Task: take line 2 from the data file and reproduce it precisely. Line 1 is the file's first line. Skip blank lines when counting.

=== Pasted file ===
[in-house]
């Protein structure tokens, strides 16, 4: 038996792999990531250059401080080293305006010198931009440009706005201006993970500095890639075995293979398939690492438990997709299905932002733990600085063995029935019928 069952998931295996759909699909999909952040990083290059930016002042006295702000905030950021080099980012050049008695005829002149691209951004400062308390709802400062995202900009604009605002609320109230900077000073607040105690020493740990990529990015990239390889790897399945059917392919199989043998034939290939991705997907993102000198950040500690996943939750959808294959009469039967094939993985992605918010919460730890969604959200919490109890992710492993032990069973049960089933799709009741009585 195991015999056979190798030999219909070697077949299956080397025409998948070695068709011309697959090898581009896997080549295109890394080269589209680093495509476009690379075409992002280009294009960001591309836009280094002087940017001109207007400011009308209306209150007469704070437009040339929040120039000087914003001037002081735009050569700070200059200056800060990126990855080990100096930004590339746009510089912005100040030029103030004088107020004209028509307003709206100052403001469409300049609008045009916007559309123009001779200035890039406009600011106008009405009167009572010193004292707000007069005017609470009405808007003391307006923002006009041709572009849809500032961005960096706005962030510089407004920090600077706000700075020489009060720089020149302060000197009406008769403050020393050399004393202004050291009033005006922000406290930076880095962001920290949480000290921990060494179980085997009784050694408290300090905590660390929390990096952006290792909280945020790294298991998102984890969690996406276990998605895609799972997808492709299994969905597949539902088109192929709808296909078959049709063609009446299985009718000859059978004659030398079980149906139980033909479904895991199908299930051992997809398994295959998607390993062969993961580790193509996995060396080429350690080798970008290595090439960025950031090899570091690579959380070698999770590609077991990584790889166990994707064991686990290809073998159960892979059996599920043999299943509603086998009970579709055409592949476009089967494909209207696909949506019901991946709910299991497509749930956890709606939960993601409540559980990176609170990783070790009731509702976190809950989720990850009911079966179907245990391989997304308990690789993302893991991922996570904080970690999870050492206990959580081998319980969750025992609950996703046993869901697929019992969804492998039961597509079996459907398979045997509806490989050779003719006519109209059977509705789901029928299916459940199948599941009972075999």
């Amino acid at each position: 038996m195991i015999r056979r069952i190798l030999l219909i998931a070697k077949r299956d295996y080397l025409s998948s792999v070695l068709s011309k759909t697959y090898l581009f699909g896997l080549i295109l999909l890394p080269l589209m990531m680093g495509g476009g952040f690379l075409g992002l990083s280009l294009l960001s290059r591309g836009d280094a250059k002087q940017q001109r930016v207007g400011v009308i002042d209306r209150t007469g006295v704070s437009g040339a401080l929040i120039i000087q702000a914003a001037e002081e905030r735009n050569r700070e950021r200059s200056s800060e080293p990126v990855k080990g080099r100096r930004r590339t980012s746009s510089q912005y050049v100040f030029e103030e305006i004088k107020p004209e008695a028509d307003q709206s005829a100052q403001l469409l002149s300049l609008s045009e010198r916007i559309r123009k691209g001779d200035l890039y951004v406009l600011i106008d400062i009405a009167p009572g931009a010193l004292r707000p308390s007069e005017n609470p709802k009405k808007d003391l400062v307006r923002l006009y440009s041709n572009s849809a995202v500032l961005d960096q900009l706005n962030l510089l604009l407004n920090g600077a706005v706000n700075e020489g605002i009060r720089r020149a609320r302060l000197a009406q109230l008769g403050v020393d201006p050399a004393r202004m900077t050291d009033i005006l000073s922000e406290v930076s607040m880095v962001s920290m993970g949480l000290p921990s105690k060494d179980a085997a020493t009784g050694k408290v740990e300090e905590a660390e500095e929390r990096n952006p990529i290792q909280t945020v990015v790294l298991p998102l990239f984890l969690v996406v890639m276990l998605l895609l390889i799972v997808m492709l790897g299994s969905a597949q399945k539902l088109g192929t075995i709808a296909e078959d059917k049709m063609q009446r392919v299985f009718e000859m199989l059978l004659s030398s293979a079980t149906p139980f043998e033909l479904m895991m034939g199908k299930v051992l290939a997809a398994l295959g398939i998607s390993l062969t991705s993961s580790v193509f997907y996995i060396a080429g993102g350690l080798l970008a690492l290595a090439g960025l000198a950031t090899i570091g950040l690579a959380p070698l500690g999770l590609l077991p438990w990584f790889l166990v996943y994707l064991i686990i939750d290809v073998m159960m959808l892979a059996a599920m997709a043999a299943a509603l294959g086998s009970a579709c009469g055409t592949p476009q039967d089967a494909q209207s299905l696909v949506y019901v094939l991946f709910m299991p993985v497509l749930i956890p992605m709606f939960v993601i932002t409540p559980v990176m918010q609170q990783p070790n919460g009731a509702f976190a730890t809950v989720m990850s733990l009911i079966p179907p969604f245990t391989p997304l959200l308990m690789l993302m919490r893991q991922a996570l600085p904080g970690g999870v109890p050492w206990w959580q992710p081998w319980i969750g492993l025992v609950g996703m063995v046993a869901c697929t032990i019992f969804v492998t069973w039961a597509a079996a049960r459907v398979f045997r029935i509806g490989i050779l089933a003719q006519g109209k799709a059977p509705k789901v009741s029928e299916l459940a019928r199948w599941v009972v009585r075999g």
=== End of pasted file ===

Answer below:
């Protein structure tokens, strides 16, 4: 038996792999990531250059401080080293305006010198931009440009706005201006993970500095890639075995293979398939690492438990997709299905932002733990600085063995029935019928 069952998931295996759909699909999909952040990083290059930016002042006295702000905030950021080099980012050049008695005829002149691209951004400062308390709802400062995202900009604009605002609320109230900077000073607040105690020493740990990529990015990239390889790897399945059917392919199989043998034939290939991705997907993102000198950040500690996943939750959808294959009469039967094939993985992605918010919460730890969604959200919490109890992710492993032990069973049960089933799709009741009585 195991015999056979190798030999219909070697077949299956080397025409998948070695068709011309697959090898581009896997080549295109890394080269589209680093495509476009690379075409992002280009294009960001591309836009280094002087940017001109207007400011009308209306209150007469704070437009040339929040120039000087914003001037002081735009050569700070200059200056800060990126990855080990100096930004590339746009510089912005100040030029103030004088107020004209028509307003709206100052403001469409300049609008045009916007559309123009001779200035890039406009600011106008009405009167009572010193004292707000007069005017609470009405808007003391307006923002006009041709572009849809500032961005960096706005962030510089407004920090600077706000700075020489009060720089020149302060000197009406008769403050020393050399004393202004050291009033005006922000406290930076880095962001920290949480000290921990060494179980085997009784050694408290300090905590660390929390990096952006290792909280945020790294298991998102984890969690996406276990998605895609799972997808492709299994969905597949539902088109192929709808296909078959049709063609009446299985009718000859059978004659030398079980149906139980033909479904895991199908299930051992997809398994295959998607390993062969993961580790193509996995060396080429350690080798970008290595090439960025950031090899570091690579959380070698999770590609077991990584790889166990994707064991686990290809073998159960892979059996599920043999299943509603086998009970579709055409592949476009089967494909209207696909949506019901991946709910299991497509749930956890709606939960993601409540559980990176609170990783070790009731509702976190809950989720990850009911079966179907245990391989997304308990690789993302893991991922996570904080970690999870050492206990959580081998319980969750025992609950996703046993869901697929019992969804492998039961597509079996459907398979045997509806490989050779003719006519109209059977509705789901029928299916459940199948599941009972075999």